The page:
>Interface design is also all about issues of representation, as
>far as I'm concerned.
I think that is true...and that interface is also an active language for cultural transmission. Putting icons of buttons that users can press with their mice on a web page says something about one's perception of the world, regardless of content; it says something on a broader scale about our culture that the button is a sign that tells us what to do. And, if a user acts on that sign, it is perpetuated. What would an interface designed by someone from a culture that had not participated in industrialism or scientific inquiry look like? Are there examples?
To respond to Judy's question about putting other people's words and images into a piece...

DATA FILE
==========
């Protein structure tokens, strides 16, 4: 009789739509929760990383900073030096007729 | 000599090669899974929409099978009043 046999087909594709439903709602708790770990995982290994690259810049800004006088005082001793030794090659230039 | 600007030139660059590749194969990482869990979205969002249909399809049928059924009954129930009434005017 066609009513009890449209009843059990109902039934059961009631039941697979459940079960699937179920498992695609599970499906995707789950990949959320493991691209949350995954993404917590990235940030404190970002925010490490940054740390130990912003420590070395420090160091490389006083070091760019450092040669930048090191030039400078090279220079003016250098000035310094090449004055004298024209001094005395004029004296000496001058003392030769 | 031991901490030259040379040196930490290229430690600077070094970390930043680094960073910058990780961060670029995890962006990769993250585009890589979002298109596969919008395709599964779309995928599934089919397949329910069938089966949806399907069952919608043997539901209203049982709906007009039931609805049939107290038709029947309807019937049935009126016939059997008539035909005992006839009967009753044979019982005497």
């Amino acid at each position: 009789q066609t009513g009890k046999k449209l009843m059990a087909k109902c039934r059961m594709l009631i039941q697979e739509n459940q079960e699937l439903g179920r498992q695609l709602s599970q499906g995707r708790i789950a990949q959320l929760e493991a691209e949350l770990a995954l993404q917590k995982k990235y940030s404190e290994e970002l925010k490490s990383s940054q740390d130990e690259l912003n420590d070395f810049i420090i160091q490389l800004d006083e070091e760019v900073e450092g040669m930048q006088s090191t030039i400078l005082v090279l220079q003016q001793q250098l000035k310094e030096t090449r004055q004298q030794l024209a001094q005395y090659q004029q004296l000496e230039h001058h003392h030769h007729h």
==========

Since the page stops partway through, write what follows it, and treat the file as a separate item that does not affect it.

As I may have mentioned, I first tried to "open" "We Make Memories" by allowing people to add their stories within that context and extending the interface to both allow the "add" interface and the "browsing other people's content alongside mine" interface. But what I discovered is that first, the piece was "finished." And although it acted as a powerful catalyst for people to tell their stories, I just couldn't conceptually figure out a way for the "new" material to co-exist with "WMM". So, in that case, I created a "companion piece" where the "add your own story" component was on a different workstation altogether. I found that to be a really good combination. But it also means giving up a lot of control. People will inevitably add stories that aren't very interesting...there will be what I call "technoflubs" where people hit "ok" even though the response is something like 'oh, is it recording now...hey look, I'm recording now." There will be additions that are just fascinations with the technology. In "TPTV", for example, which uses a live video camera, people like to move in and out of focus. Or move in and out of the frame like a metronome.